Monday, February 19, 2007

Global South Anglican website: twisting the witness of a martyr shepherd for their political ends
And other political comments on the goings-on in the Anglican Communion

I recently posted a commemoration of Archbishop Janani Luwum of Uganda, murdered on February 17, 1977 (he was last seen alive on Feb 16, and some celebrate him on that day). ++Luwum tried to ameliorate the abuses of Idi Amin's regime, but he ended up having to be martyred, possibly by Amin himself. Jesus said the good shepherd gives us their life for their flock; any reasonable person would agree that Janani Luwum was a good shepherd.

Janani Luwum was Ugandan. Archbishop Orombi, of Uganda, was one of those who walked apart from Communion at the recent Primates' Meeting. I do not know how ++Luwum would have responded to the present political crisis in the Anglican Communion. He might have walked away, and stood with Peter Akinola in his support of violating the human rights of LGBT Africans. He might have said stop this, this is not a doctrine central to our faith, and we have much bigger problems - African Anglican leaders like Archbishops Desmond Tutu and Njongonkulu Ndungane of South Africa and Bishop Mdimi Mhogolo of Central Tanganyika have said as much.

I do not know what he would have done, and I do not care. When I wrote my reflection, I mentioned nothing of our political crisis. ++Luwum's witness had nothing to do with this. It had to do with resistance to oppression, which is a theme of my blog.

The website Global South Anglican ( apparently had no such scruples. One poster wrote, "He would not compromise on Biblical truth and he paid the ultimate price," reminding Anglicans that Feb 16th was a very important day for them in direct reference to the current crisis.

Mark Harris, of the blog Preludium, had this to say: (
"There is no doubt that the Archbishop was convinced and convicted by his faith that that that faith was biblically based. Was that a matter of not compromising on "biblical truth?" Yes of course if what is meant by biblical truth is justice for the poor and the oppressed, care for those in prison, praying with those about to be executed and suffering for that faith and witness."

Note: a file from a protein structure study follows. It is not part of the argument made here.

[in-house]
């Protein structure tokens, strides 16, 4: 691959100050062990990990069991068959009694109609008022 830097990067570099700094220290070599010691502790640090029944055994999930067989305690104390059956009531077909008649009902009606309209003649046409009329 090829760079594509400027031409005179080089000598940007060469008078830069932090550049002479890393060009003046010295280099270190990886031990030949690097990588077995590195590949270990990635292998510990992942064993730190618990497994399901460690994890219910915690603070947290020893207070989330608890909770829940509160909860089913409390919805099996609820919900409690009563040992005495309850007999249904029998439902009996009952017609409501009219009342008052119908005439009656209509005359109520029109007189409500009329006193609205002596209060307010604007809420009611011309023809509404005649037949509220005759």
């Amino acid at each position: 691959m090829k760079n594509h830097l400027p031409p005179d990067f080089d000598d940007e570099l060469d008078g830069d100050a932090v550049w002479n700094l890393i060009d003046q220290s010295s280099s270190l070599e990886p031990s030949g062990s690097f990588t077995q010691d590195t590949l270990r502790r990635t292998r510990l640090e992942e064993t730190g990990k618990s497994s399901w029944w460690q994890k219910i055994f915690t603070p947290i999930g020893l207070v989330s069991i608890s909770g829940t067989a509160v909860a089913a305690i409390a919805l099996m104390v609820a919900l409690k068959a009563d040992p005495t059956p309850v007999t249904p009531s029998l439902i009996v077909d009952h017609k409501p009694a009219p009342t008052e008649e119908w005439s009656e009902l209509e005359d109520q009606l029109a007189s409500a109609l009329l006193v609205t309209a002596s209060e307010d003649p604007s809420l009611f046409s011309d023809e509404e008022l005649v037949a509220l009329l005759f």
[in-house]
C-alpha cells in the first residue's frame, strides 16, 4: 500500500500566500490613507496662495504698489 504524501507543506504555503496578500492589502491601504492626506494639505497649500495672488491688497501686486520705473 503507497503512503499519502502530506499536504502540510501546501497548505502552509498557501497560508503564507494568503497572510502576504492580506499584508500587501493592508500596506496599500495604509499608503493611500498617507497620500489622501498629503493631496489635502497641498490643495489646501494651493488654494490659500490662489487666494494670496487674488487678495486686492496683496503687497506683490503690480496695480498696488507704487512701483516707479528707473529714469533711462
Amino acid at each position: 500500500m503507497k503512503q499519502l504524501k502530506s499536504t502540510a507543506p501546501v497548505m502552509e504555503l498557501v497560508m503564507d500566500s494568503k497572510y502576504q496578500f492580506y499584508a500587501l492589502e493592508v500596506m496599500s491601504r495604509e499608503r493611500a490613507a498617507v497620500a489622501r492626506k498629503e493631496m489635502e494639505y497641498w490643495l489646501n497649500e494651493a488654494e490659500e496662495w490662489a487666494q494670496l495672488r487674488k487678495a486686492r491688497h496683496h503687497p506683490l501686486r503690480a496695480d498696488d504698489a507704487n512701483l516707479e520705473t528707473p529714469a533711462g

Once again, ++Luwum's witness to Biblical truth had NOTHING to do with homosexuality. It had everything to do with resistance to oppression. Now, it's likely that he thought that homosexuality was wrong, given his social location. However, we don't know that. Biblical truth is also, as Harris points out, about justice for the oppressed etc. We can make a good case that ++Luwum would have taken the same tack as Desmond Tutu.

I posted a comment on the website criticizing them for using ++Luwum for political purposes. The comment was deleted - I expected no better of them. However, I didn't mention the Desmond Tutu angle.

(Right now, the GS Anglican website is down, and redirects to It is a good insight into the thinking of conservative Global South Anglican leaders, and has Asian and African contributors, so I suppose I hope it comes back soon.)

This particular call for witness among the GS Anglicans could have been because a sub-group, commisioned by the Archbishop of Canterbury, found that the Episcopal Church had mostly met the requirements of the Windsor Report - to apologize for consecrating Gene Robinson, to stop consecrating any other LGBT bishops, and to stop blessing same-sex unions. We passed the first two, they said, but need to work on the last; it is a valid local option in many Dioceses.

Well, the conservatives shouldn't have got so worked up. The Anglican Primates, as a group, have published a statement. They ask us to: